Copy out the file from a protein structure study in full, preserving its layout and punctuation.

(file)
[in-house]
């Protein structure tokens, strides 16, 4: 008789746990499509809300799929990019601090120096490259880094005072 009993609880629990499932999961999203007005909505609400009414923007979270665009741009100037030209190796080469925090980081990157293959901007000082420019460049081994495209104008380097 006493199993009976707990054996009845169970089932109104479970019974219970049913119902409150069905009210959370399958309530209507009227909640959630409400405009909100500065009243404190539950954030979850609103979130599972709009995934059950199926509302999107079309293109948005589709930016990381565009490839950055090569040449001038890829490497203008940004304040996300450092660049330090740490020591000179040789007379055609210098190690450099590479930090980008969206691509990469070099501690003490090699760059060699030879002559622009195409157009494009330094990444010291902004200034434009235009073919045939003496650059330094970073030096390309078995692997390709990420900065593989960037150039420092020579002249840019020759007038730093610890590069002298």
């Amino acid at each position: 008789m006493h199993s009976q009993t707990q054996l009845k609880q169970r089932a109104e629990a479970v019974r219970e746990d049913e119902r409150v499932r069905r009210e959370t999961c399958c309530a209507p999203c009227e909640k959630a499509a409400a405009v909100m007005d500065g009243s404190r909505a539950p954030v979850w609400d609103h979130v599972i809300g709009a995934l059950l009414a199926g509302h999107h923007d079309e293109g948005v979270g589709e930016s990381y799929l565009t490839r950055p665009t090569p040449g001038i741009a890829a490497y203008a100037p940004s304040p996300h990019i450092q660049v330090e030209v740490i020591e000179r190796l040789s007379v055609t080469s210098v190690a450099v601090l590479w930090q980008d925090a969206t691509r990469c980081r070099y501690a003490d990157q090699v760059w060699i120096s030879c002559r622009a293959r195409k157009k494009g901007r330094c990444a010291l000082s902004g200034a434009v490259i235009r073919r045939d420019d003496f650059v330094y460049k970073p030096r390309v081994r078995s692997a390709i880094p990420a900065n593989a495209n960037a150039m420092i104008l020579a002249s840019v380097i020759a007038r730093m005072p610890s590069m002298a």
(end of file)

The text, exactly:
[in-house]
């Protein structure tokens, strides 16, 4: 008789746990499509809300799929990019601090120096490259880094005072 009993609880629990499932999961999203007005909505609400009414923007979270665009741009100037030209190796080469925090980081990157293959901007000082420019460049081994495209104008380097 006493199993009976707990054996009845169970089932109104479970019974219970049913119902409150069905009210959370399958309530209507009227909640959630409400405009909100500065009243404190539950954030979850609103979130599972709009995934059950199926509302999107079309293109948005589709930016990381565009490839950055090569040449001038890829490497203008940004304040996300450092660049330090740490020591000179040789007379055609210098190690450099590479930090980008969206691509990469070099501690003490090699760059060699030879002559622009195409157009494009330094990444010291902004200034434009235009073919045939003496650059330094970073030096390309078995692997390709990420900065593989960037150039420092020579002249840019020759007038730093610890590069002298």
């Amino acid at each position: 008789m006493h199993s009976q009993t707990q054996l009845k609880q169970r089932a109104e629990a479970v019974r219970e746990d049913e119902r409150v499932r069905r009210e959370t999961c399958c309530a209507p999203c009227e909640k959630a499509a409400a405009v909100m007005d500065g009243s404190r909505a539950p954030v979850w609400d609103h979130v599972i809300g709009a995934l059950l009414a199926g509302h999107h923007d079309e293109g948005v979270g589709e930016s990381y799929l565009t490839r950055p665009t090569p040449g001038i741009a890829a490497y203008a100037p940004s304040p996300h990019i450092q660049v330090e030209v740490i020591e000179r190796l040789s007379v055609t080469s210098v190690a450099v601090l590479w930090q980008d925090a969206t691509r990469c980081r070099y501690a003490d990157q090699v760059w060699i120096s030879c002559r622009a293959r195409k157009k494009g901007r330094c990444a010291l000082s902004g200034a434009v490259i235009r073919r045939d420019d003496f650059v330094y460049k970073p030096r390309v081994r078995s692997a390709i880094p990420a900065n593989a495209n960037a150039m420092i104008l020579a002249s840019v380097i020759a007038r730093m005072p610890s590069m002298a």